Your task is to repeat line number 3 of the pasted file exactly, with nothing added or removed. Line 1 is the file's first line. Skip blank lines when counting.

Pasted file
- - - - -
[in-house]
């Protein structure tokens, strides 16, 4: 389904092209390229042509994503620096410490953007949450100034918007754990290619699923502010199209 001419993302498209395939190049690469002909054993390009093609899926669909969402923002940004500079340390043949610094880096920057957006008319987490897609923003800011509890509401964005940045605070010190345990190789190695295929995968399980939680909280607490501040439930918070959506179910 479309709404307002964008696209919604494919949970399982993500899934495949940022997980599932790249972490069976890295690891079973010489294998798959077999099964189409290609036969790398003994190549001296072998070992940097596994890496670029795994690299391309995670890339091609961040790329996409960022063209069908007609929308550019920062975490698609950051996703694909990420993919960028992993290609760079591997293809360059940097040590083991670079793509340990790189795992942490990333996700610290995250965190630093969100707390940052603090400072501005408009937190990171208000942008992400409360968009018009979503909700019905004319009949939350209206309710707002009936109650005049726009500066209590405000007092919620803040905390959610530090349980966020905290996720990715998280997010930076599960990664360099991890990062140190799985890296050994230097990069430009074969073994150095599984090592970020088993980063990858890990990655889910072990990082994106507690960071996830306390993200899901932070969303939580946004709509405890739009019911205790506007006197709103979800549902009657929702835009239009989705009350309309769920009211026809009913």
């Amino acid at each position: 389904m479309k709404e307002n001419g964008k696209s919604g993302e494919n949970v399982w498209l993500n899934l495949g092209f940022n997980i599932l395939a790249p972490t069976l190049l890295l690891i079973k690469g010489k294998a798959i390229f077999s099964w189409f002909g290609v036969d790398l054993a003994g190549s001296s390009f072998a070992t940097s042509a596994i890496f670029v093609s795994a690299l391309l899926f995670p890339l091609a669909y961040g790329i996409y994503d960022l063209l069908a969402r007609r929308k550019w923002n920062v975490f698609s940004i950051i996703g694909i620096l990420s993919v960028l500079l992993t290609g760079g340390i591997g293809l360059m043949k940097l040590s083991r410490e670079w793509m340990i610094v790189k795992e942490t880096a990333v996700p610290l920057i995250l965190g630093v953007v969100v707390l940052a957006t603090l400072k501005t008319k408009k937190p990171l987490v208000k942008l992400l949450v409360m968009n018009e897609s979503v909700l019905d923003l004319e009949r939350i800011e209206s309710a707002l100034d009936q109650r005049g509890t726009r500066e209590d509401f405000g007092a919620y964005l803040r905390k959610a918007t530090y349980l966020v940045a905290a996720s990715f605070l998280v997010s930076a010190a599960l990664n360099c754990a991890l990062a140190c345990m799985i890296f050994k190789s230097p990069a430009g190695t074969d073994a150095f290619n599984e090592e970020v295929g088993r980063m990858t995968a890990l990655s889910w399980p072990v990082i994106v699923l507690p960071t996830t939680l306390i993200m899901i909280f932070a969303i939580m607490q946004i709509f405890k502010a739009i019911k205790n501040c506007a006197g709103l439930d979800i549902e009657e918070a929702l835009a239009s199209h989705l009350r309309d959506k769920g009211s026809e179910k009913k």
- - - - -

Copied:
């Amino acid at each position: 389904m479309k709404e307002n001419g964008k696209s919604g993302e494919n949970v399982w498209l993500n899934l495949g092209f940022n997980i599932l395939a790249p972490t069976l190049l890295l690891i079973k690469g010489k294998a798959i390229f077999s099964w189409f002909g290609v036969d790398l054993a003994g190549s001296s390009f072998a070992t940097s042509a596994i890496f670029v093609s795994a690299l391309l899926f995670p890339l091609a669909y961040g790329i996409y994503d960022l063209l069908a969402r007609r929308k550019w923002n920062v975490f698609s940004i950051i996703g694909i620096l990420s993919v960028l500079l992993t290609g760079g340390i591997g293809l360059m043949k940097l040590s083991r410490e670079w793509m340990i610094v790189k795992e942490t880096a990333v996700p610290l920057i995250l965190g630093v953007v969100v707390l940052a957006t603090l400072k501005t008319k408009k937190p990171l987490v208000k942008l992400l949450v409360m968009n018009e897609s979503v909700l019905d923003l004319e009949r939350i800011e209206s309710a707002l100034d009936q109650r005049g509890t726009r500066e209590d509401f405000g007092a919620y964005l803040r905390k959610a918007t530090y349980l966020v940045a905290a996720s990715f605070l998280v997010s930076a010190a599960l990664n360099c754990a991890l990062a140190c345990m799985i890296f050994k190789s230097p990069a430009g190695t074969d073994a150095f290619n599984e090592e970020v295929g088993r980063m990858t995968a890990l990655s889910w399980p072990v990082i994106v699923l507690p960071t996830t939680l306390i993200m899901i909280f932070a969303i939580m607490q946004i709509f405890k502010a739009i019911k205790n501040c506007a006197g709103l439930d979800i549902e009657e918070a929702l835009a239009s199209h989705l009350r309309d959506k769920g009211s026809e179910k009913k």